June 4, 2020

Good evening,

Yesterday afternoon I was allowed the opportunity to do crop scouting and staging in Hardin County through University exemptions for food, agriculture, and water quality.  I was able to find corn in V3 growth stage, soybean in V2 growth stage, wheat flowering, and red clover in bloom.  Some fields were being replanted while others were being planted for the first time.  Several fields needed herbicide applications and a couple farmers were side dressing nitrogen in corn.  For a the statewide update on crops and weather, see the attached June 1 Ohio Crop Weather report released by USDA.

Ohio Crop Weather

Cressleaf Groundsel is in full flower currently in forage and unplanted fields across the state.  While this is not a new weed, prevalence has been increasing causing concern for many livestock producers.  This weed is toxic to livestock and should not be fed as mentioned in the attached news release.  I am sure you have seen the weed growing throughout Hardin County as pictured below.  Making hay or ensiling forage with it will not remove the potential for possibly poisoning livestock.

 

 

 

 

 

 

 

Cressleaf Groundsel in Hay News Release

The Hardin County Fair Board is seeking the input of exhibitors, buyers, potential guests, campers, and community members. A survey has been designed to gauge stakeholders’ opinions on holding a modified fair in varying degrees.  “The fair is for the youth and for the community,” said Corey Ledley, Hardin County Fair Board President.  “We are using this survey to get an accurate read on what the community is feeling.”  While the decision to hold or not hold a fair will not be made solely on this data, it will play a role.  All members of the Hardin County community and anyone who engages in the Hardin County Fair is encouraged to take the survey that can be found at http://go.osu.edu/hcfsurvey.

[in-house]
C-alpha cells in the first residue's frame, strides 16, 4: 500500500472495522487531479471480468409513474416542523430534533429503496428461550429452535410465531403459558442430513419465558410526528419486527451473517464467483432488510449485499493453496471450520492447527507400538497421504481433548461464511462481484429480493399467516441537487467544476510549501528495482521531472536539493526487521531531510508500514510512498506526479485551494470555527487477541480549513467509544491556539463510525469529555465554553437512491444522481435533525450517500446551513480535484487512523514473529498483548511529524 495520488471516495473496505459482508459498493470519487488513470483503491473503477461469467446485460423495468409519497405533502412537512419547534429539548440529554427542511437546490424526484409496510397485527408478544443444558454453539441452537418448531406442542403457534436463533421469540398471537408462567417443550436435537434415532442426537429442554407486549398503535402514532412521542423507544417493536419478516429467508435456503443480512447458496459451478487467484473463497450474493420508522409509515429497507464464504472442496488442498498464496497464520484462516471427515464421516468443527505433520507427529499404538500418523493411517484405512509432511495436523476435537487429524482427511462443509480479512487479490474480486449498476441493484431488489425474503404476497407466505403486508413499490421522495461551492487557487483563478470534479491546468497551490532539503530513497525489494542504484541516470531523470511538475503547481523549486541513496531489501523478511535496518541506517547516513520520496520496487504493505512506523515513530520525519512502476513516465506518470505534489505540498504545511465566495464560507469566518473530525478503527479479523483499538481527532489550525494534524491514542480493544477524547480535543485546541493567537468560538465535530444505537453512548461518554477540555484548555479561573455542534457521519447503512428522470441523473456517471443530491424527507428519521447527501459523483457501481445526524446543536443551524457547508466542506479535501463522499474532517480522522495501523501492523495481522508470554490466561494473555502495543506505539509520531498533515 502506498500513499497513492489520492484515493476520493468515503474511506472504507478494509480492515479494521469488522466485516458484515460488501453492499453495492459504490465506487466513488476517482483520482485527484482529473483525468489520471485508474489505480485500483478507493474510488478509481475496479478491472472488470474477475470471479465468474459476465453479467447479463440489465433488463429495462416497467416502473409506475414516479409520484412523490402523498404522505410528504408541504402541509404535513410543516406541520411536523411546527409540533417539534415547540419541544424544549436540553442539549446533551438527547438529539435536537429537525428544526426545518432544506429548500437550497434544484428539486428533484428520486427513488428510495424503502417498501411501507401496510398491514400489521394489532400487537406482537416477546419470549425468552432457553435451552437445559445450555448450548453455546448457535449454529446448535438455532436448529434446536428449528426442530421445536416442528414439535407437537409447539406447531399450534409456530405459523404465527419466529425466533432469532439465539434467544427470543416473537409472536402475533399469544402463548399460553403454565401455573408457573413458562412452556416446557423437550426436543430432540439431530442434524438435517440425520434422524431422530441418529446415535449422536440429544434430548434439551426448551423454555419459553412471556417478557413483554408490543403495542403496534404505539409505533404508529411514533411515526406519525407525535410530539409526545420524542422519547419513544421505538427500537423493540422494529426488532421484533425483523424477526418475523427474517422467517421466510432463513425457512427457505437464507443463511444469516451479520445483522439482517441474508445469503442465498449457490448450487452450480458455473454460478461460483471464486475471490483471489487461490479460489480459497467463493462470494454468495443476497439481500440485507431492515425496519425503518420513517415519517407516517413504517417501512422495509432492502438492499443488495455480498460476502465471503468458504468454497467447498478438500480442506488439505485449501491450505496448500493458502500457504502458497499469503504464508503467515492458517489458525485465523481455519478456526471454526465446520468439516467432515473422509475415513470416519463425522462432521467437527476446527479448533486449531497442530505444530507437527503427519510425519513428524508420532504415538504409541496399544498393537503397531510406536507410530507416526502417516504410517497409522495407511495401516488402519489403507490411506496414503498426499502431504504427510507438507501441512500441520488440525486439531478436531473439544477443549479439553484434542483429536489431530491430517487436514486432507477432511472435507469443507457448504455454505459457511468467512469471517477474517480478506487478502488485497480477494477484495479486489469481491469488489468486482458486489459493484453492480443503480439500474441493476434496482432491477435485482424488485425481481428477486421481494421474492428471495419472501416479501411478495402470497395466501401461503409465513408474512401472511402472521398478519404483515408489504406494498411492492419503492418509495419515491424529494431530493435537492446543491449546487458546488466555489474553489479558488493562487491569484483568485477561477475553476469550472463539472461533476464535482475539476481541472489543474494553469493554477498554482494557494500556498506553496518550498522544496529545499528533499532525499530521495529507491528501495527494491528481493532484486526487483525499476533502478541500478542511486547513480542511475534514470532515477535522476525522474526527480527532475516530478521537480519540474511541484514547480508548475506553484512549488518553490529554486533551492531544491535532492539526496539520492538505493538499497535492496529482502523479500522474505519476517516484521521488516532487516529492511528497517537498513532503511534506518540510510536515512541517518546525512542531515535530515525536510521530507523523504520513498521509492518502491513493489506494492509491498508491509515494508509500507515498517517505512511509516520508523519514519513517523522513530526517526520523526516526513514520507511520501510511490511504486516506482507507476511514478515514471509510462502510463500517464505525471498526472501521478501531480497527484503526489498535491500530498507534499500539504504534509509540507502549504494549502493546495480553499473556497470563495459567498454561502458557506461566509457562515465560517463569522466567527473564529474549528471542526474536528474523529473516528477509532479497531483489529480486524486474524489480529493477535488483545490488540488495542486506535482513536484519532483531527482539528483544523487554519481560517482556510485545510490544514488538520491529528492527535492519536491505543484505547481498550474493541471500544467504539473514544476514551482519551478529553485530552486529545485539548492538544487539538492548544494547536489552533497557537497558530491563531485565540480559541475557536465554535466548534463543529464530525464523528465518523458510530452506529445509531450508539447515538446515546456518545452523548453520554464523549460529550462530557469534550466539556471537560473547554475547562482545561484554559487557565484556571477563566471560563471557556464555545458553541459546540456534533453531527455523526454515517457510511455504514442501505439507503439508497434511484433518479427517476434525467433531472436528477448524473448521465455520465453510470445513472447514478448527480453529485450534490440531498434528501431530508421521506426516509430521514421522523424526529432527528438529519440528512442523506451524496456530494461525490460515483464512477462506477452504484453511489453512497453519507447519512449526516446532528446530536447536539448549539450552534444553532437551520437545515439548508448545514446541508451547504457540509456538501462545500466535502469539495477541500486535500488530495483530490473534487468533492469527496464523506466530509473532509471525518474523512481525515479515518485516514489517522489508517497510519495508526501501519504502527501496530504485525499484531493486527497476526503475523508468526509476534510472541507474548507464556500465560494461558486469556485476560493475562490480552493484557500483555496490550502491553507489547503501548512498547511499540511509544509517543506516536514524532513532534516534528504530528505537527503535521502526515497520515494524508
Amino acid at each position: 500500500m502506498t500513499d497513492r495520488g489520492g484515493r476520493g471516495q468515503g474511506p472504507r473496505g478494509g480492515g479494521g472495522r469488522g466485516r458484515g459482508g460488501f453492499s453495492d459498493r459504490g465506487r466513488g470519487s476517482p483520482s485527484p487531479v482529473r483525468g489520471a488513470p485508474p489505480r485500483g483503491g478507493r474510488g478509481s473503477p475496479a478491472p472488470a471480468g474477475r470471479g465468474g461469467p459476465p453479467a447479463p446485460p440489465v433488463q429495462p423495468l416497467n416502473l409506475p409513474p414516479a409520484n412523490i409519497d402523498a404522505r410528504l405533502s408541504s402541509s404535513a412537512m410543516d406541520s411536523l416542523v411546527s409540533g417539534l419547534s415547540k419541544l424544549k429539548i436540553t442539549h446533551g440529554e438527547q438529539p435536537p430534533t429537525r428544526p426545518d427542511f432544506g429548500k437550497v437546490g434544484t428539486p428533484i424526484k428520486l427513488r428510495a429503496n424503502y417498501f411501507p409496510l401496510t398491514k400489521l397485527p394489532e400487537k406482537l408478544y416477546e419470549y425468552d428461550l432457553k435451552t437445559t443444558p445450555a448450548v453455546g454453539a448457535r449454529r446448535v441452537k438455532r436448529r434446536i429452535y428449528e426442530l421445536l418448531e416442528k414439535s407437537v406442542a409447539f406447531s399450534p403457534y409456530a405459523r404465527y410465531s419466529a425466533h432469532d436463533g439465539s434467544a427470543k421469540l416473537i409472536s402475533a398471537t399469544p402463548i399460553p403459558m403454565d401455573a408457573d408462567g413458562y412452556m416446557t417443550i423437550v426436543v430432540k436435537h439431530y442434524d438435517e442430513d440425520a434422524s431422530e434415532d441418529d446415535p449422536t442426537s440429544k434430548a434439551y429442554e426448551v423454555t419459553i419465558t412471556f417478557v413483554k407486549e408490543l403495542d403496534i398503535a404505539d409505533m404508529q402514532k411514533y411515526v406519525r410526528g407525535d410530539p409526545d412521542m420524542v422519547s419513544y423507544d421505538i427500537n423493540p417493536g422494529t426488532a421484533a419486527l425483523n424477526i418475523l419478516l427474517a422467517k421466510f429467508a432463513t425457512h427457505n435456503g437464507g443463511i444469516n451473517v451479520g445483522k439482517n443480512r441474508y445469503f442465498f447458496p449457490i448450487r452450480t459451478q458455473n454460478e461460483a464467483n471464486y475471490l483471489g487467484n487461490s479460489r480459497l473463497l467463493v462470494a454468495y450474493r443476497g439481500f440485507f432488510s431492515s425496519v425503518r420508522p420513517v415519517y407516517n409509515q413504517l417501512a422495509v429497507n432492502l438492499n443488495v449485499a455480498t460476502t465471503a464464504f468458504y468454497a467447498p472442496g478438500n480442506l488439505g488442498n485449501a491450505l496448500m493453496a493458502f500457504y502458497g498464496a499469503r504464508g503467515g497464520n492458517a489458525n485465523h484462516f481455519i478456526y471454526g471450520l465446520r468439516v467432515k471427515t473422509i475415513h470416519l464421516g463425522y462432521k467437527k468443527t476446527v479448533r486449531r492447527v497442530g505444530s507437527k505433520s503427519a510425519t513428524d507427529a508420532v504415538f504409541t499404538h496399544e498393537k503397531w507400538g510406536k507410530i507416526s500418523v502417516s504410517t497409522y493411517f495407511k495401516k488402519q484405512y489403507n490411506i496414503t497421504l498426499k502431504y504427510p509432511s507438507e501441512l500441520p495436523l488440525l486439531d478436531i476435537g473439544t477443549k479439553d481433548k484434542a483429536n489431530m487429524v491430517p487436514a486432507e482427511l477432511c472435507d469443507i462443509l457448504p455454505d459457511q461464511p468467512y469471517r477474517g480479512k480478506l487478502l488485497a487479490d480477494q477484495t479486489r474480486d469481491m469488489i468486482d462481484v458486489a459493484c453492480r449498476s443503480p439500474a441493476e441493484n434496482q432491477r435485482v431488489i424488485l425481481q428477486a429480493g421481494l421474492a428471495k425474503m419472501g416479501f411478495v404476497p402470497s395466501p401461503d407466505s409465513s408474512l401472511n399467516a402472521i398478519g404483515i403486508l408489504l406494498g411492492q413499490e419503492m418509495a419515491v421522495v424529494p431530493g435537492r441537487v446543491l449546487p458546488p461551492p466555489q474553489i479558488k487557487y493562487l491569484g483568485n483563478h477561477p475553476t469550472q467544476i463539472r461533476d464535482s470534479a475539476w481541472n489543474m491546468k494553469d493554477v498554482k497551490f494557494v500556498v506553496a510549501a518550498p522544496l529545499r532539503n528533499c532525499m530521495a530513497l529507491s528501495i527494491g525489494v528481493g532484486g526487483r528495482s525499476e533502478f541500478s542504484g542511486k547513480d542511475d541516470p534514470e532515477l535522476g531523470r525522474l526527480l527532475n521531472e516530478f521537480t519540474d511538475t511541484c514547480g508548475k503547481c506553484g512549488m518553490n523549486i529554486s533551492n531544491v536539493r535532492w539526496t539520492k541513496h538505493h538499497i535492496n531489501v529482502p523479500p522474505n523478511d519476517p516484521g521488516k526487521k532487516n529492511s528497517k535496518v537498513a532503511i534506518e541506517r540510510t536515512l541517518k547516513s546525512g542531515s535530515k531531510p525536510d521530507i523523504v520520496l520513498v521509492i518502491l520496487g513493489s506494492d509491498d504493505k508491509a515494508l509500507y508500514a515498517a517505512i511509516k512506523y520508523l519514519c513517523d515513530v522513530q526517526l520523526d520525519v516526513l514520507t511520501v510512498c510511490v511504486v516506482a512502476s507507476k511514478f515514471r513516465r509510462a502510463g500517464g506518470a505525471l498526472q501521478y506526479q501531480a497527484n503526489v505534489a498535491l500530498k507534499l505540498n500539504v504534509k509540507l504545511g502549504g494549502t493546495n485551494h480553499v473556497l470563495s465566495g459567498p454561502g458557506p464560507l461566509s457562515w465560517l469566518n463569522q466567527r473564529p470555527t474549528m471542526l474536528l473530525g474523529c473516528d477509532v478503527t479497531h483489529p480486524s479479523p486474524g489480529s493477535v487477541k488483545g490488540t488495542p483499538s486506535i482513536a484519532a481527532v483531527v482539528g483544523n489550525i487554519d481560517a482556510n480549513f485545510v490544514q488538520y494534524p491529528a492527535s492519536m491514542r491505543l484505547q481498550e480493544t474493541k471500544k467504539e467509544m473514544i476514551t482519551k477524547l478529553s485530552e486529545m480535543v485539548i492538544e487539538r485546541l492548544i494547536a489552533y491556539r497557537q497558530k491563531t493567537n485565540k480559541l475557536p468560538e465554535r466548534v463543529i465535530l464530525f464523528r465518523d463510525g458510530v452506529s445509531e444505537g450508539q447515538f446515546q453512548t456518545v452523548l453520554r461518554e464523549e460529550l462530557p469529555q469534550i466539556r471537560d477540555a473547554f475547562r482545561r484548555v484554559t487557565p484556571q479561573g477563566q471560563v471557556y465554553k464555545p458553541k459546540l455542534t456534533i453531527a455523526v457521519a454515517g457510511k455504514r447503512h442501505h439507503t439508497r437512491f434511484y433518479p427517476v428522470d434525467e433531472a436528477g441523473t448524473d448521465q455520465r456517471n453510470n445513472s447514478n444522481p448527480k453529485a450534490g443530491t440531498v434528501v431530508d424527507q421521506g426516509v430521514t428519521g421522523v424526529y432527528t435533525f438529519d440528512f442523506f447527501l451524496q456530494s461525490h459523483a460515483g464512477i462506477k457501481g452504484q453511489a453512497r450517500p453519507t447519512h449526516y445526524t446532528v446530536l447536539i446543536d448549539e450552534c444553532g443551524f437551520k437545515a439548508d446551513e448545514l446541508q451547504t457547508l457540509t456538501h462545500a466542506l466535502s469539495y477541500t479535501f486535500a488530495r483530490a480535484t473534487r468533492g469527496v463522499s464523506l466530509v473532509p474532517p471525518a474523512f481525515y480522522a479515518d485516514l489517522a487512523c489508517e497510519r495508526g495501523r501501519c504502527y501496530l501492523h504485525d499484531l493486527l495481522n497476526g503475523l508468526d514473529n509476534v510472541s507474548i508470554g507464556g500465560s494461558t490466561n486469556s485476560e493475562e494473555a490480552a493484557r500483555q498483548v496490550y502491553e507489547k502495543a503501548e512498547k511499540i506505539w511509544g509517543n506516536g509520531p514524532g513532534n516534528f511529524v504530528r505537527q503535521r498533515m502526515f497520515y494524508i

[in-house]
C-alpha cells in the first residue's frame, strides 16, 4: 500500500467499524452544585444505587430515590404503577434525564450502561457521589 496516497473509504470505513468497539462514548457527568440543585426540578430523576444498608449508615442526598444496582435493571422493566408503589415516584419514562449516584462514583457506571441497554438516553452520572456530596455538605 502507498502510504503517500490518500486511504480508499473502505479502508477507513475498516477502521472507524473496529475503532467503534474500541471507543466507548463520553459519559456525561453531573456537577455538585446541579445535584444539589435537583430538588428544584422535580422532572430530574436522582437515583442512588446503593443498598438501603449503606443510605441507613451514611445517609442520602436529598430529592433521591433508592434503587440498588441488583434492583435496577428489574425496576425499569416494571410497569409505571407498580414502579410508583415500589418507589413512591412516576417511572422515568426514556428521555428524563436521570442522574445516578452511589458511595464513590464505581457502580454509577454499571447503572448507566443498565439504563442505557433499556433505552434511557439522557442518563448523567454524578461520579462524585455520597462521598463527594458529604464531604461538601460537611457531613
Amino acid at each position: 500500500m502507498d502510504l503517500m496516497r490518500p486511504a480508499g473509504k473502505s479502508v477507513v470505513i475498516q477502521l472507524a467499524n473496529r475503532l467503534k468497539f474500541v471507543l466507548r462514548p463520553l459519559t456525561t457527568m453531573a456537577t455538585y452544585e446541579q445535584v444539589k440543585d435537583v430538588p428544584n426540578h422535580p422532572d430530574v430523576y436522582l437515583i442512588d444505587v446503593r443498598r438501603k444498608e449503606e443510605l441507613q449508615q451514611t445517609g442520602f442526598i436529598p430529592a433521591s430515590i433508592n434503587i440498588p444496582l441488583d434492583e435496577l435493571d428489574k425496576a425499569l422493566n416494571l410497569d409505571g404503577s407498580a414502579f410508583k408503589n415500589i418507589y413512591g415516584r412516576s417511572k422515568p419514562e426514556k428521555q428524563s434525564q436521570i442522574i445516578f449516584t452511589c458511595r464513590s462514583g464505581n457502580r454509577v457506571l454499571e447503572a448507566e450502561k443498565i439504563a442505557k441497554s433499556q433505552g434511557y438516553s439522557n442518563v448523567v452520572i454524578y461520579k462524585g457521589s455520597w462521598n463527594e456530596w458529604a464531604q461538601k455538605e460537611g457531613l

COVID-19 has hit the agricultural industry pretty hard.  Market prices for major commodities have fallen sharply since COVID-19 reached the United States back in early January. Milk and cattle prices have declined over 25 percent and corn and hog prices are down 19%.  At one time during the pandemic, these prices had dropped over 40 percent.  Early projections suggest total net farm income could be down 20% or more over in 2020.  The Farm Service Agency office staff have a lot on their plates juggling all the federal farm programs.  Complete details about the CFAP program can be found at the FSA’s website at: https://www.farmers.gov/cfap.  The OSU Extension Farm Office team has also authored a bulletin discussing the CFAP program more in depth.  It can be found at: https://go.osu.edu/CFAP-2020.  See the attached article for information about how producers may benefit from this program.  I plan to have information available about CFAP at tomorrow morning’s Ag Council Virtual Coffee Hour.  Feel free to join us for our roundtable discussion about county agriculture at 8:00 am by clicking on https://osu.zoom.us/j/98391164003?pwd=bUNHbXBuOFpoa0UzVXVSTHRBR05Wdz09 or call in by dialing (312) 626 6799 and then providing the Meeting ID: 983 9116 4003 and Password: 530475 if asked.  If you are not familiar with Zoom, I have attached some additional instructions.